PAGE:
An immunoassay has been used to assess the extent of brain damage following head injuries or concussion in sportsmen involved in contact sports.
The enzyme-linked immunosorbent assay (ELISA) measured the levels of the astrocytic protein S100B which is normally only found in the brain, but leakage into the blood indicates blood-brain barrier disruption (BBBD) which may cause an immune response associated with production of autoantibodies.
Scientists at the Cleveland Clinic (Cleveland, OH, USA) and the University of Rochester (NY, USA) enrolled 67 volunteers from three American college football teams and collected blood samples before and after matches. The serum levels of S100B and autoantibodies against S100B were measured and correlated by direct and reverse immunoassays. Computerized cognitive testing, diffusion tensor imaging, and an estimation of head hits were also carried out.
The S100B measurements were performed using an ELISA kit (Diasorin; Saluggia, Italy) and reading carried out on a multiplate fluorescent reader. Fluorescent signals were converted into ng/mL as per standard curve concentrations. Serum S100B autoantibody measurements were optimized using a monoclonal antibody (Meridian Life Science Inc.; Cincinnati, OH, USA) in an ELISA system and read on a plate reader at 490 nm.
The investigators found elevations of serum S100B indicating blood-brain barrier disruption occur in football players who experience subconcussive head hits (SHH) below the threshold for a diagnosis of concussion. They also showed that players who during a season experience the most significant repeated elevations of S100B are also those with the highest titer of serum S100B autoantibodies. Out of the 27 players who had preseason S100b blood levels measured, four showed signs of an autoimmune response to the protein. Brain tissue damage was confirmed in the players through a series of brain scans.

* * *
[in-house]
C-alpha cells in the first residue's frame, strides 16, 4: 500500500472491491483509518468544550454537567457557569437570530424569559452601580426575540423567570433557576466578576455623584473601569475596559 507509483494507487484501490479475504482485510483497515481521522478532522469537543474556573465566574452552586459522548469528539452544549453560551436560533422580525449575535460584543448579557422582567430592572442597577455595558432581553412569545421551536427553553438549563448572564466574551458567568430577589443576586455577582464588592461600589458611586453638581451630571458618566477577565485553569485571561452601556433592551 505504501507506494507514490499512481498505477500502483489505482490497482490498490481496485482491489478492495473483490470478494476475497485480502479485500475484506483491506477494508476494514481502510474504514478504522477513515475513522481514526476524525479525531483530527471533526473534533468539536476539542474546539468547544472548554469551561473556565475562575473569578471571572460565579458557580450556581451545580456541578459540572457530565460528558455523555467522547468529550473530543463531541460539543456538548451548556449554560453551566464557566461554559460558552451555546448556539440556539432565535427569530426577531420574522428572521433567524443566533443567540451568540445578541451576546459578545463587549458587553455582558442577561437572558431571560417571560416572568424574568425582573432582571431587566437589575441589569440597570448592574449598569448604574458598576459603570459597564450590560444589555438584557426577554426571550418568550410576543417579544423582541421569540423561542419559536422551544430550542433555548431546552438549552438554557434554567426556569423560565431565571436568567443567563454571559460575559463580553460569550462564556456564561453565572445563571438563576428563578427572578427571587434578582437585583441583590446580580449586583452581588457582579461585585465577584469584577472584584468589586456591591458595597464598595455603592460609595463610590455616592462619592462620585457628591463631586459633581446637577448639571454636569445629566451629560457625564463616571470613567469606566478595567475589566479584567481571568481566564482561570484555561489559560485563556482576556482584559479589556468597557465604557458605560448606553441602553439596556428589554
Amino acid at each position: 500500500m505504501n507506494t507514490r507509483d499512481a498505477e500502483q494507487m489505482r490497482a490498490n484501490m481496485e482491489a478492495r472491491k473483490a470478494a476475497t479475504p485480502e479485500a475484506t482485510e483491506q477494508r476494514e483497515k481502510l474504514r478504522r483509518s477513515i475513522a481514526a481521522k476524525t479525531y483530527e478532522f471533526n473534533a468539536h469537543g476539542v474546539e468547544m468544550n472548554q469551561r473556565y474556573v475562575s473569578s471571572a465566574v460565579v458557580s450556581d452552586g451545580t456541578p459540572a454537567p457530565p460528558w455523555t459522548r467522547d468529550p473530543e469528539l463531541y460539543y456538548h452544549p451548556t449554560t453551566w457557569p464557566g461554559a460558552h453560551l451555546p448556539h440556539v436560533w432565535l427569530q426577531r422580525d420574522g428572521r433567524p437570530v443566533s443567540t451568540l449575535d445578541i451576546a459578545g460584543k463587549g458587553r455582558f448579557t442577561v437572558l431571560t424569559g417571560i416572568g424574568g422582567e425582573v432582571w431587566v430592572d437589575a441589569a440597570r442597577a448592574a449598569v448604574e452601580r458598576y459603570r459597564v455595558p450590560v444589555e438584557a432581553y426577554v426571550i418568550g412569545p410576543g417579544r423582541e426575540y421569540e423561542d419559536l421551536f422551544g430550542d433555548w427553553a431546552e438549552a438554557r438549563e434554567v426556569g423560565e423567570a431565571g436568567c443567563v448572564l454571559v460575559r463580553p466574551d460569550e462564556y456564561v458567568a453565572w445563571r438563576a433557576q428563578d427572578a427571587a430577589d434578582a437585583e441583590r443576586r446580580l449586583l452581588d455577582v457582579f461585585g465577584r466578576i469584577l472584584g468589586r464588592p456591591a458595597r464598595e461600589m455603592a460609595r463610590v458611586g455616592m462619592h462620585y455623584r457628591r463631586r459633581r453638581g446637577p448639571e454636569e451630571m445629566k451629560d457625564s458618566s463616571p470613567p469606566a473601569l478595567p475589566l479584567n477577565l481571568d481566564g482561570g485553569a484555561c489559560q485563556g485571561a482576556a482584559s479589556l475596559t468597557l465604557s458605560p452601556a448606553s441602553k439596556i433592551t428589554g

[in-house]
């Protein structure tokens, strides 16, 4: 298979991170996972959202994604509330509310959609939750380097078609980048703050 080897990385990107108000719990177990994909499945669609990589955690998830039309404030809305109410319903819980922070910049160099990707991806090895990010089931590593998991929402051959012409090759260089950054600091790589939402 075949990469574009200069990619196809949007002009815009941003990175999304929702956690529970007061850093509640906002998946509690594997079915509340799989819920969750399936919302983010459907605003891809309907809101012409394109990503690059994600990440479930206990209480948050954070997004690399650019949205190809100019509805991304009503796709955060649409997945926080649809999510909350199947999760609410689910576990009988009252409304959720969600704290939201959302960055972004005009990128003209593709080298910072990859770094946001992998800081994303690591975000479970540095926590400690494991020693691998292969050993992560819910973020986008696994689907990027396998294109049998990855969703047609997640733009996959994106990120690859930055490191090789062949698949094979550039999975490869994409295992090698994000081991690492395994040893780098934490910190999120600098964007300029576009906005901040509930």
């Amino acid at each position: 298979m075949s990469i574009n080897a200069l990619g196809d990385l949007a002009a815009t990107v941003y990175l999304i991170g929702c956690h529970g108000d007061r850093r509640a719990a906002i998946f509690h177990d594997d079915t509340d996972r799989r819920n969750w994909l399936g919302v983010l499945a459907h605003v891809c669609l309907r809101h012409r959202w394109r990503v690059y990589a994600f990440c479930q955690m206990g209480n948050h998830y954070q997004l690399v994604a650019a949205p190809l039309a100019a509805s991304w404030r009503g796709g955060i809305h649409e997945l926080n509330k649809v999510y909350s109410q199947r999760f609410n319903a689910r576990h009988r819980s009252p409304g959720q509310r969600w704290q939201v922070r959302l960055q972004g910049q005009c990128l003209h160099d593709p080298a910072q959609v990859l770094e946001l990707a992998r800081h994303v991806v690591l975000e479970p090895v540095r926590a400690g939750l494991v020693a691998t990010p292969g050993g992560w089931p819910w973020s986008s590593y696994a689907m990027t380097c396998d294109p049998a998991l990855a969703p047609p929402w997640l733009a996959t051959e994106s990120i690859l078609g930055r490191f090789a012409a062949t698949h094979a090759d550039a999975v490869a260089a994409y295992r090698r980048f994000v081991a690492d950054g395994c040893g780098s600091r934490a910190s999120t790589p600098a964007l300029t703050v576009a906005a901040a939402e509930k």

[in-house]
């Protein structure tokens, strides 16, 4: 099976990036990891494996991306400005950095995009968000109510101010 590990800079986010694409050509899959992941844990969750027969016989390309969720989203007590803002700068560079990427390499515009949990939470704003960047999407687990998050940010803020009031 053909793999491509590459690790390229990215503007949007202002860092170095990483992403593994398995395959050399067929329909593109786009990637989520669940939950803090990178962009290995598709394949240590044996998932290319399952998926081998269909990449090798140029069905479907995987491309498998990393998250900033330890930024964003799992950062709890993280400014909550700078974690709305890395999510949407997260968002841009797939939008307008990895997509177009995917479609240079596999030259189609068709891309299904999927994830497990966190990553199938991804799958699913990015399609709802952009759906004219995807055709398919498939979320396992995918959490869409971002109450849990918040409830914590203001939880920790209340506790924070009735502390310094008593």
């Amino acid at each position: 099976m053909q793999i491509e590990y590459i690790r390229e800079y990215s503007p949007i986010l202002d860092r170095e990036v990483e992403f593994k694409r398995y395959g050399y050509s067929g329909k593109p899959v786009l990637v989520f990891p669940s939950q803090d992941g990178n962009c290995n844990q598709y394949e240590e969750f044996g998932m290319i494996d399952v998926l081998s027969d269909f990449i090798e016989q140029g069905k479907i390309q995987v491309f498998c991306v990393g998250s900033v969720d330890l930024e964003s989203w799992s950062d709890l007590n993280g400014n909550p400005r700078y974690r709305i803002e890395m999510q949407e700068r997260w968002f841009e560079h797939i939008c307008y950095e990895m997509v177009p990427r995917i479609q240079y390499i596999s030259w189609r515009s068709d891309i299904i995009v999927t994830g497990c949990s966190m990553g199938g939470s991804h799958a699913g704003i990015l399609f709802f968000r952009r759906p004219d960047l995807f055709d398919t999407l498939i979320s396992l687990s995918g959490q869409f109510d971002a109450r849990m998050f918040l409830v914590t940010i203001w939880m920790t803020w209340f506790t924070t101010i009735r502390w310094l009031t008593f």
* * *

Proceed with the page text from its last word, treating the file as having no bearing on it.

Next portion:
Damir Janigro, PhD, the senior author of the study said, "Think of the blood-brain barrier disruption as opening a door to the brain that should not be open. Proteins like S100B, which normally stay inside the brain, get out where they are not supposed to be and get attacked. In addition, the door is open for things that do not belong in the brain to get in." The blood test is a great deal less expensive at around USD 40 than other means of evaluating the extent of head trauma, such as computed axial tomography (CAT) scans. The study was published on March 6, 2013, in the journal Public Library of Science ONE (PLOS ONE).